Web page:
© Andrew Bowers and Requiem for the Damned, 2018.
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Chapter 4* I had known all along that my parents weren’t really my parents. Not only did I bear zero resemblance to either of them, they were both Viking white while I was perpetually bronzed, my skin the approximate hue … Continue reading
Chapter 2* “Ve’ll be zerrre soon, Kyaptain,” said my relentlessly young Uber driver in a thick Russian accent. He was blinking at me nervously in the rearview, face aglow in the dashboard lights, as if I was a cop who … Continue reading
Chapter 1 My license having been revoked pending my sentencing hearing, I sat in the bar car of the train lazily roaming westwards from New York City. It would stop at every speck on the map between there and my … Continue reading
“…and that’s exactly when all the lights came back on!” my older brother Phil chortled, ironing the crimson tablecloth on either side of his plate with large powerful hands topped with patches of rugged black hair, a thick gold bracelet … Continue reading
Hauling himself to his feet, his bones creaked almost as loudly as the old floorboards. Clutching a mug in both hands, as if its steaming contents were an unstable potion at risk of detonation, he uncertainly navigated the cluttered kitchen … Continue reading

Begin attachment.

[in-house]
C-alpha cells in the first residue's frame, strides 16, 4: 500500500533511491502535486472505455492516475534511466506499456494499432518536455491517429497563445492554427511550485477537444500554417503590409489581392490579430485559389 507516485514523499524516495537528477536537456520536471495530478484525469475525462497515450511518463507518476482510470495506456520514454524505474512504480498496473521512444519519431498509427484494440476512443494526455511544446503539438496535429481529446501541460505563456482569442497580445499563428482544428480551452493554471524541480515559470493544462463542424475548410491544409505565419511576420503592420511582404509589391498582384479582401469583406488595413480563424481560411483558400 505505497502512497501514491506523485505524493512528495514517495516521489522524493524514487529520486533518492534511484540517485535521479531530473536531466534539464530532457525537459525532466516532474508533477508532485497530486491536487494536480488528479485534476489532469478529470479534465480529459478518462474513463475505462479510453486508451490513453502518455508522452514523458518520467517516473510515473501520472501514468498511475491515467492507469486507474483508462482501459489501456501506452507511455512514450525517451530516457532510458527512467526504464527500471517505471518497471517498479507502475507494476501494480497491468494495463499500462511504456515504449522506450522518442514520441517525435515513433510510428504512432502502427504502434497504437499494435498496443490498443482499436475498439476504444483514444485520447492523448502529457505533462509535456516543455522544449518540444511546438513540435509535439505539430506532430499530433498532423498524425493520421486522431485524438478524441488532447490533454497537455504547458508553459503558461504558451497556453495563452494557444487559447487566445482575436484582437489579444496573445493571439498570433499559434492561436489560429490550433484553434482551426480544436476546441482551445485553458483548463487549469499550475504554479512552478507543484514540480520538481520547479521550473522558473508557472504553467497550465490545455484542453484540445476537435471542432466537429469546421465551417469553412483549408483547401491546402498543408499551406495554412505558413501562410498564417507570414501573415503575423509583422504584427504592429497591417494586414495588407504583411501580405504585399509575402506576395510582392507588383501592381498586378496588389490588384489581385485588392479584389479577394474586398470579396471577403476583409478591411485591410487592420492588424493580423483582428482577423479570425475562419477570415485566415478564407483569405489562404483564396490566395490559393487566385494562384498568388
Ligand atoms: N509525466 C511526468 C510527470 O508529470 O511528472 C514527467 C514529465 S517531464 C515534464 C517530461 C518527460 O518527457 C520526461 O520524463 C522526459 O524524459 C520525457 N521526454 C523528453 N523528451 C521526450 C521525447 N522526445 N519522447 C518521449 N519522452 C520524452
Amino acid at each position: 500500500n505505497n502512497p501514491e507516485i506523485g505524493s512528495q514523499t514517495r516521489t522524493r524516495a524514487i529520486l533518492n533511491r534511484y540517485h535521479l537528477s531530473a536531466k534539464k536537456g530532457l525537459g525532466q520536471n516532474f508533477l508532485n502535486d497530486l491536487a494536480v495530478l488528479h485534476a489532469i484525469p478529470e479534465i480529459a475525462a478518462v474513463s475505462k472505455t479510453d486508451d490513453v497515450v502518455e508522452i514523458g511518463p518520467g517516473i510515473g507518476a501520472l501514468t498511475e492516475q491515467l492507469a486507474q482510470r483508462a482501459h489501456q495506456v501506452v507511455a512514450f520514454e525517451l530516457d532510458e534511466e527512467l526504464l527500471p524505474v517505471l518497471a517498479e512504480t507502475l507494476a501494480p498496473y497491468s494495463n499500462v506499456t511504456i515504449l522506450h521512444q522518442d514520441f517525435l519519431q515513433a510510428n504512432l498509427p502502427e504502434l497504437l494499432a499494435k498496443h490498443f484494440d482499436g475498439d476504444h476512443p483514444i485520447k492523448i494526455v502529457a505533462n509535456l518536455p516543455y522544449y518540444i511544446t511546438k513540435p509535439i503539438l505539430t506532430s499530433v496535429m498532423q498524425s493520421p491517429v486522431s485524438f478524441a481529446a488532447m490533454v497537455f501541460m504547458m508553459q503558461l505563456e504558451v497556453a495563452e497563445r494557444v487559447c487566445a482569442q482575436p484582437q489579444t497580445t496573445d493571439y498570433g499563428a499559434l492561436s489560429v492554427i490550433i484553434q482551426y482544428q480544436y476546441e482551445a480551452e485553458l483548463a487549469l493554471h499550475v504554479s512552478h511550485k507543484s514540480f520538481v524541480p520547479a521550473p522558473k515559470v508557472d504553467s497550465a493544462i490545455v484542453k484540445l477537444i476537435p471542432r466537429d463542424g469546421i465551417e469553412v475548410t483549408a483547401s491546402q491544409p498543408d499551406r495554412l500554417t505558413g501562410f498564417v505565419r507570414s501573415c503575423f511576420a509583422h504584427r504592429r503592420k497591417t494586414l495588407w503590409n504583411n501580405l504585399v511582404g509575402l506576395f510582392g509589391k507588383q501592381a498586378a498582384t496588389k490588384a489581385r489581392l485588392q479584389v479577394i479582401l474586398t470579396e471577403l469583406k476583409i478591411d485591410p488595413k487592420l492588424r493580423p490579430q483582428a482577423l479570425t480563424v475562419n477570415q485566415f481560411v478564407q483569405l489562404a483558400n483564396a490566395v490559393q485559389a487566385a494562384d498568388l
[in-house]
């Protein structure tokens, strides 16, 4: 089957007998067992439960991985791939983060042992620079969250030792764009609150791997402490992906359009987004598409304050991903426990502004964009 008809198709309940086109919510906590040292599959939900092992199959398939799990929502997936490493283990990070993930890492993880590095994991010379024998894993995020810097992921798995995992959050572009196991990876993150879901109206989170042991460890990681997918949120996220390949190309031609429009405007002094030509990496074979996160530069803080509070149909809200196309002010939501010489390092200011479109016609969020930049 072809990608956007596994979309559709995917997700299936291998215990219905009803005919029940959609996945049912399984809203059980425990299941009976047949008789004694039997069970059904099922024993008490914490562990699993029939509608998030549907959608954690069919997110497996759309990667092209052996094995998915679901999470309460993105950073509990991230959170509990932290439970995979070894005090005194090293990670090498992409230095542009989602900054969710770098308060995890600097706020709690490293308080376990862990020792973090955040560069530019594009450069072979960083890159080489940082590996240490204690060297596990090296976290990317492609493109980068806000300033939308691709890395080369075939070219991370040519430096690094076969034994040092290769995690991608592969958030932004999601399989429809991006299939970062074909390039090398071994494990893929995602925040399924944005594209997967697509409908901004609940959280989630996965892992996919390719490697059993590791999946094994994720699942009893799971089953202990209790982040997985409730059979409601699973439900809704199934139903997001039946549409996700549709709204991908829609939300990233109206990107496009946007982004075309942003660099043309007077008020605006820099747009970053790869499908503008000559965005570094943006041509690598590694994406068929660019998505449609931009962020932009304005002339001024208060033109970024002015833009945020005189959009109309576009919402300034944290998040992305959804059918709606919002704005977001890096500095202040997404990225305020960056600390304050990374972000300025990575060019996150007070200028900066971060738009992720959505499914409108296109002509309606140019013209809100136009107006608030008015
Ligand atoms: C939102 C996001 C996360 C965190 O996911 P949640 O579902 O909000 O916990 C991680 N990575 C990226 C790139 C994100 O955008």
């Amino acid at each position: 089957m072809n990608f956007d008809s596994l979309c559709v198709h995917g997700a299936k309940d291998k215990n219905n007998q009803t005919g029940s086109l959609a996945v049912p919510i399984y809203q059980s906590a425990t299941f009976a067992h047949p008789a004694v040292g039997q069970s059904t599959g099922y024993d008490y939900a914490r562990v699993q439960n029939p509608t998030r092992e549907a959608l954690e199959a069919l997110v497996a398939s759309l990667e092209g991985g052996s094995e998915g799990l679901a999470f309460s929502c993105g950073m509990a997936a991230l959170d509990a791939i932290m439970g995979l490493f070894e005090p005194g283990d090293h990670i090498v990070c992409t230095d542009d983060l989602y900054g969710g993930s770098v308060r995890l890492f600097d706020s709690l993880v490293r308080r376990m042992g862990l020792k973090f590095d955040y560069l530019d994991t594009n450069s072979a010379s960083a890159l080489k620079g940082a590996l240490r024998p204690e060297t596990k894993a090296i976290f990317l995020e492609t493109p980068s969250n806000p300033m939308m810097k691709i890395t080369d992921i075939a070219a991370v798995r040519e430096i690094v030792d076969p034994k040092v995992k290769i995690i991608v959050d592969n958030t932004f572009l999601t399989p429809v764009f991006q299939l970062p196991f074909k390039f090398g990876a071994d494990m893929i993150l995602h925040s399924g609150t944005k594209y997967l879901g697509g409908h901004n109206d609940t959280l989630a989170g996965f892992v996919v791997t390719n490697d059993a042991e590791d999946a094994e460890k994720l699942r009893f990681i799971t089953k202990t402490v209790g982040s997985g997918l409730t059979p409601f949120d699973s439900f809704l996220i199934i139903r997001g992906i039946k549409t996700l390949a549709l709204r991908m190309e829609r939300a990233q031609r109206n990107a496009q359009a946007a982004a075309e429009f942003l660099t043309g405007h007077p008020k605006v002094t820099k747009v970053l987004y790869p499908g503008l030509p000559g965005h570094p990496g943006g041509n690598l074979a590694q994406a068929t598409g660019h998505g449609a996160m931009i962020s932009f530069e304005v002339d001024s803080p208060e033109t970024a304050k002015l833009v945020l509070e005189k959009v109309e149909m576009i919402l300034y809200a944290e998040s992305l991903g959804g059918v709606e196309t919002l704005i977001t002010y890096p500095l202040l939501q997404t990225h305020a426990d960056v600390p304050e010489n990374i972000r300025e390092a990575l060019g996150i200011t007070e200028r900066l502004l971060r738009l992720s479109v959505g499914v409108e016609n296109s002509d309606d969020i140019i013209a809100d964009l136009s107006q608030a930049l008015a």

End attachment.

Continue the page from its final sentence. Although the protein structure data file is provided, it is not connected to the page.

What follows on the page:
LEGS DANGLING OVER the dock in Hout Bay devouring thick filets of freshly grilled snoek, a snake mackerel inhabiting only the most far-flung waters of the Southern Hemisphere, its tender meat glides off long curved bones absently flicked into the white … Continue reading
Earlier this month I spent a few days visiting friends in Berlin, Europe’s apex city on the coolness barometer. Its edgy, its gritty, and its bodies are almost as liberally graffitied as the walls around the U-Bahn (“Subway”) stations where … Continue reading
More than a quarter century later I found myself in Brittany’s historic St. Malo again sitting on a rock away from the tourists, sipping beer (no cigarettes these days), and staring out over the sea where the crocodile jaw of … Continue reading
When I immigrated to Canada, it was done the old-fashioned way: by sea. To preempt the typical sarky comments from my alleged friends, no this is not a nostalgia piece harking back to the Golden Age of Sail and yes, … Continue reading